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Latitude: 56.0584 / 56°3'30"N
Longitude: -3.2345 / 3°14'4"W
OS Eastings: 323221
OS Northings: 685747
OS Grid: NT232857
Mapcode National: GBR 26.QC9D
Mapcode Global: WH6S0.9Z0F
Entry Name: 25, 26 and 27 Somerville Square
Listing Date: 24 November 1972
Source: Historic Scotland
Source ID: 358563
Historic Scotland Designation Reference: LB22878
Building Class: Cultural
Electoral Ward: Burntisland, Kinghorn and Western Kirkcaldy
Traditional County: Fife
17th century with later alterations to rear. 3-storey, rectangular-plan 2-part tenement in irregular terrace, with forestair, corbel courses to jettied principal and 1st floor sections. Harled with stone cills and painted margins.
N (ENTRANCE) ELEVATION: NO 25: forestair leading to principal floor panelled door at outer right, door below in stair; small window to left at ground with adjacent window to outer left below corbelled course, principal floor small (stair?) window to outer left, 2nd floor small (stair?) window at centre with roofline broken above, windows to outer right and left.
NOS 26 and 27: forestair from right leading to pedimented door at principal floor to left of centre in broad slightly advanced bay (carved pediment a later insert dated 1720), timber door in stair return at ground, small window in return to right at 1st floor; 2 windows to ground left below corbel in re-entrant extending to stepped course, small (stair?) window centrally positioned above with roofline broken to right over door; door to outer right with window above at 1st and 2nd floor.
SOUTH ELEVATION: NO 25: door to outer left with window to right of centre at ground, pedestrian bridge fly-over from higher ground to part-glazed door at principal floor with 3 windows to right, 3 windows at 2nd floor close to eaves.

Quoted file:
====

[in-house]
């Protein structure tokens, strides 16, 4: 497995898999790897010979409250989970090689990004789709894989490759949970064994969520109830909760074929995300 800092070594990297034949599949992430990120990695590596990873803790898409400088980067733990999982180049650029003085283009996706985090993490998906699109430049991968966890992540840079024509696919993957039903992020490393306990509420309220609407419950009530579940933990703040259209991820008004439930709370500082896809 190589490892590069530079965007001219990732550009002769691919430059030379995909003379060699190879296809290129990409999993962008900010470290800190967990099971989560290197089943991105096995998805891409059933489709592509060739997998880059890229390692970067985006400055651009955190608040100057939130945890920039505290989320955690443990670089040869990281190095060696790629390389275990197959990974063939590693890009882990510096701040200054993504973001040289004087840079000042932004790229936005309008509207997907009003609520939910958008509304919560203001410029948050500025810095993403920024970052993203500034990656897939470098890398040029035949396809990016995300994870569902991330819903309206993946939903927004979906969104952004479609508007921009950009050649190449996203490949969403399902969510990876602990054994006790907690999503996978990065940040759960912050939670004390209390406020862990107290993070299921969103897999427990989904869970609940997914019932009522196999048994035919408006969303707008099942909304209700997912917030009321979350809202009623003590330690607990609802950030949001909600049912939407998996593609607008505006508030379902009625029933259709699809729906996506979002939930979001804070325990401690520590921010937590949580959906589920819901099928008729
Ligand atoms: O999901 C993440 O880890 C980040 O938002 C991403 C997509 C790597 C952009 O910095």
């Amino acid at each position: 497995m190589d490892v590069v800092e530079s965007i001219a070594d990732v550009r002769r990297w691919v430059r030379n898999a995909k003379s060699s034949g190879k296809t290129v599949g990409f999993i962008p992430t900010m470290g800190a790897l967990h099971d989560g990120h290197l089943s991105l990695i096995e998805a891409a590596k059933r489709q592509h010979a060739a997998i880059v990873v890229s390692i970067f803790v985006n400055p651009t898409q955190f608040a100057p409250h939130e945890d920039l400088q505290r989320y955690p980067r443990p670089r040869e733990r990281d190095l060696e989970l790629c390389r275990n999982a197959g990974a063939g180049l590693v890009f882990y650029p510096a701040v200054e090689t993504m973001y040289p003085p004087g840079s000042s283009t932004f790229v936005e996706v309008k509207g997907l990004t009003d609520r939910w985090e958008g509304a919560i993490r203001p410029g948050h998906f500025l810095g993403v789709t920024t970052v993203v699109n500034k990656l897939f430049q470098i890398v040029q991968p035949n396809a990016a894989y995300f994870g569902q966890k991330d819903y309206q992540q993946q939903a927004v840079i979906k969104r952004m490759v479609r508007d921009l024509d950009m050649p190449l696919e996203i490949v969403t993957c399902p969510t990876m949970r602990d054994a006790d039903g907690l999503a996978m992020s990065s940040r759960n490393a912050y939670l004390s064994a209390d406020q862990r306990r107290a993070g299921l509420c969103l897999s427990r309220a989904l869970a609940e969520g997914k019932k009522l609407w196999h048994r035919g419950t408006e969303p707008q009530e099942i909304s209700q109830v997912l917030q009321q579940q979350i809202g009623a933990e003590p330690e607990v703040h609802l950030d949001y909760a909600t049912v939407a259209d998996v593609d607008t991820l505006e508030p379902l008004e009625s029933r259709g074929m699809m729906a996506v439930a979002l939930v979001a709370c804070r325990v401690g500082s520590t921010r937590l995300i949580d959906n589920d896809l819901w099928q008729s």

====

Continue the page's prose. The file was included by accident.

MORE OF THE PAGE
NOS 26 & 27: windows to left and right of centre at ground, flight of stairs and walkway to outer right leading to principal floor part-glazed door with adjacent light to left, window to centre (slightly higher) and further window to left, 3 flat-roofed dormer windows above breaking eaves.
6-, 9- and 12-pane glazing pattern in sash and case windows with plate glass glazing in small stair windows. Pantiles with ashlar coped skews (No 25) and crowstepped gables (Nos 26 and 27), coped ashlar stacks with cans and thackstanes.
Known as 'Watson's West Tenement', this building was bequeathed (circa 1689) by John Watson to the town as a mortification for the use of
3 widows called Watson, Orrock and Boswell (all family names). Local widows were provided with rent free accommodation until 1898 when it was sold due to poor condition. The building was sold back to the Town Council in 1956 for the sum of ?1 by Miss Mary Arnott of Perth and is still used to house 3 widows.
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